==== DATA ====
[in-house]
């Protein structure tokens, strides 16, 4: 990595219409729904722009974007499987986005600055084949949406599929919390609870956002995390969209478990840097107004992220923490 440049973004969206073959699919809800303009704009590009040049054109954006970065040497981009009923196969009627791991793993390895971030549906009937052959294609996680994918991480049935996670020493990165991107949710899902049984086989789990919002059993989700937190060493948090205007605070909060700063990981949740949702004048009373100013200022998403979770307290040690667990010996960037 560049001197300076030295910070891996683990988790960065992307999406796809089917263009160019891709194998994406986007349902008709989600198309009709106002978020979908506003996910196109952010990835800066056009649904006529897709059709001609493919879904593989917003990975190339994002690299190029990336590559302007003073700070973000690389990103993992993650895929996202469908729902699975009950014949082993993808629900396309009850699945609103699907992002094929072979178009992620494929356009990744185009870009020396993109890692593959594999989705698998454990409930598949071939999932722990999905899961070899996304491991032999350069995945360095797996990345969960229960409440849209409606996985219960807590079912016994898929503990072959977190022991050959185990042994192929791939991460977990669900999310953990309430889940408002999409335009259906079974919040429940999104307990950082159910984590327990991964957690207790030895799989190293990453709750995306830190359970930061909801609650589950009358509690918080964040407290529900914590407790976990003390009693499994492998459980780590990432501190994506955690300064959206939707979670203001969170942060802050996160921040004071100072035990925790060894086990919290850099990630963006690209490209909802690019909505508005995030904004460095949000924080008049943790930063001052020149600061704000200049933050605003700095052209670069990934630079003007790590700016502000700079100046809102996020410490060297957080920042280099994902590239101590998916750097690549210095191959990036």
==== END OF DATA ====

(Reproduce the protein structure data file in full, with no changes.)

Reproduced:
[in-house]
């Protein structure tokens, strides 16, 4: 990595219409729904722009974007499987986005600055084949949406599929919390609870956002995390969209478990840097107004992220923490 440049973004969206073959699919809800303009704009590009040049054109954006970065040497981009009923196969009627791991793993390895971030549906009937052959294609996680994918991480049935996670020493990165991107949710899902049984086989789990919002059993989700937190060493948090205007605070909060700063990981949740949702004048009373100013200022998403979770307290040690667990010996960037 560049001197300076030295910070891996683990988790960065992307999406796809089917263009160019891709194998994406986007349902008709989600198309009709106002978020979908506003996910196109952010990835800066056009649904006529897709059709001609493919879904593989917003990975190339994002690299190029990336590559302007003073700070973000690389990103993992993650895929996202469908729902699975009950014949082993993808629900396309009850699945609103699907992002094929072979178009992620494929356009990744185009870009020396993109890692593959594999989705698998454990409930598949071939999932722990999905899961070899996304491991032999350069995945360095797996990345969960229960409440849209409606996985219960807590079912016994898929503990072959977190022991050959185990042994192929791939991460977990669900999310953990309430889940408002999409335009259906079974919040429940999104307990950082159910984590327990991964957690207790030895799989190293990453709750995306830190359970930061909801609650589950009358509690918080964040407290529900914590407790976990003390009693499994492998459980780590990432501190994506955690300064959206939707979670203001969170942060802050996160921040004071100072035990925790060894086990919290850099990630963006690209490209909802690019909505508005995030904004460095949000924080008049943790930063001052020149600061704000200049933050605003700095052209670069990934630079003007790590700016502000700079100046809102996020410490060297957080920042280099994902590239101590998916750097690549210095191959990036």